Friday, 17 June 2011

Another €100bn, another 12 weeks for the Euro

The Euro has just bought another twelve weeks life in its present form at the cost of a further €100bn bail-out to Greece. The Germans and French will take on much of this CCC-rated junk debt, knowing not only that there isn't a hope in Hell of getting their full whack back, but that when the fall comes (as it will) their own banks will be first against the wall. The slow death of the Euro is one of the most protracted suicides in history. 

Our masters in Brussels would rather see the entire European economy stagnate and economic activity shrink to a dribble before they'll surrender, but the truth apparent to all is that no nation will be able to grow and flourish again whilst the cancer of debt repayment gnaws at its back. Default is the only realistic option for Greece, Ireland, Portugal, perhaps even Spain, perhaps even us. The banks will howl and whinge as they collapse, but we can come through it. 

C'mon. It's time to take the hit and get on with it. 


Gallovidian said...

Time we faced reality on this; out of the sodding EU, balance the budget, asylum seekers to a tented encampment on Carcass Island off West Falkland, workfare not welfare, less laws but rigorously enforced and to hell with both wings of internationalism.

cuffleyburgers said...

I can see certain parallels with the situation after the first world war when germany was loaded with crippling debts largely at the behest of France, and we all know where that led to ... the conclusion is the same, Great Britain has no interest in entangling itself with these continental madmen - we HAVE to leave the EU

opinion prole said...

The UK has defaulted already, by allowing the pound to slide precipitately. A Japanese who was so unwise as to buy British government bonds 3 years ago would have lost 40% in Yen terms by now. Not so different from what the Greeks will do except they can't devalue.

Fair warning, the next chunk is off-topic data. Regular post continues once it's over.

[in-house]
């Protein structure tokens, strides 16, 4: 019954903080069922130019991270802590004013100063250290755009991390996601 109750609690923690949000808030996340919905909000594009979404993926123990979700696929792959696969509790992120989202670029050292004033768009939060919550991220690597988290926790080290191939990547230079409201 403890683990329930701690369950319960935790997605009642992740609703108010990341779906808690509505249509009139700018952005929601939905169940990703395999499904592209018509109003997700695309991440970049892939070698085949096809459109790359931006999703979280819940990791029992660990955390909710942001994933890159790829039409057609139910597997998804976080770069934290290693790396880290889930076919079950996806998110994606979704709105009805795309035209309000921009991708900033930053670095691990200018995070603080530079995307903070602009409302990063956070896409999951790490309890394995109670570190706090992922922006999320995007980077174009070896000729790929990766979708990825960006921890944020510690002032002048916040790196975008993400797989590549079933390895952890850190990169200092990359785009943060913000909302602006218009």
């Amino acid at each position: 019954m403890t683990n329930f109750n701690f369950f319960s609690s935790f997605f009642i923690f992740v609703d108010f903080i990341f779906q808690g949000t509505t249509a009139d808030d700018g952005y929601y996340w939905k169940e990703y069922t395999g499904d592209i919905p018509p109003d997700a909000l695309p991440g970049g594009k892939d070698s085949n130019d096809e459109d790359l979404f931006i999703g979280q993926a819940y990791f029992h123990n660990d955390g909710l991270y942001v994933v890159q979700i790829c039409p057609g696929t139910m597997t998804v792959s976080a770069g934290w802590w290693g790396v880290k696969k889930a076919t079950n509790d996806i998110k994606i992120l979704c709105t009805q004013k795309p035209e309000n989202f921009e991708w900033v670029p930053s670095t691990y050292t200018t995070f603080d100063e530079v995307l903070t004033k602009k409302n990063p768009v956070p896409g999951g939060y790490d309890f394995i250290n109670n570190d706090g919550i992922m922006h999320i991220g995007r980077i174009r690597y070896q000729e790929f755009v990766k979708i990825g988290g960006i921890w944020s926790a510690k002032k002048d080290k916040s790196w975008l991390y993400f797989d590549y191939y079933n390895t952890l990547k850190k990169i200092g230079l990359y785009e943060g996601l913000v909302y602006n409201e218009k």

Anonymous said...

When I hear of the £9B to the IMF in the form of SDR, I am forced to ask, at what point does ineptitude become a criminal endeavour?

Anonymous said...

@ opinion prole

Now that's interesting. At the time the debt has to be repaid. If the £ has sunk by say 40%, does the foreign country have to take it on the chin because they bought sterling debt and sterling has devalued; or do they buy debt within their own currency which would mean that the UK has to make good the 40% downward fluctuation to make up the original sum?

I genuinely don't know the answer.

Coney Island

Anonymous said...

Single acts of Tyranny: "I am forced to ask, at what point does ineptitude become a criminal endeavour?"

The job of the commons is to hold the executive to account, when was the last time a finance bill was rejected in the Commons?

How do we go about bringing a charge of misprison in public office against these fuc*er*?

Anonymous said...

Agreed Raedwald.

The Euro is dead, trying to give the kiss of life to a monster, which has long since expired would be comical, were it not for the dire circumstances in which we find ourselves but the sooner the Death certificate is granted the better for us all.
Floggin' a dead horse does no one any good, echoes of AGW perhaps?

opinion prole said...

Anonymous of Coney Island:

If you buy foreign currency bonds, on maturity they are worth in your own currency whatever the exchange rate delivers at the time.

Bill Sticker said...

Anyone caught up with the news about certain UK Banks drastically reducing their EuroZone holdings? I think Barclays is one, Standard Chartered another. News in the Telegraph's financial pages, here.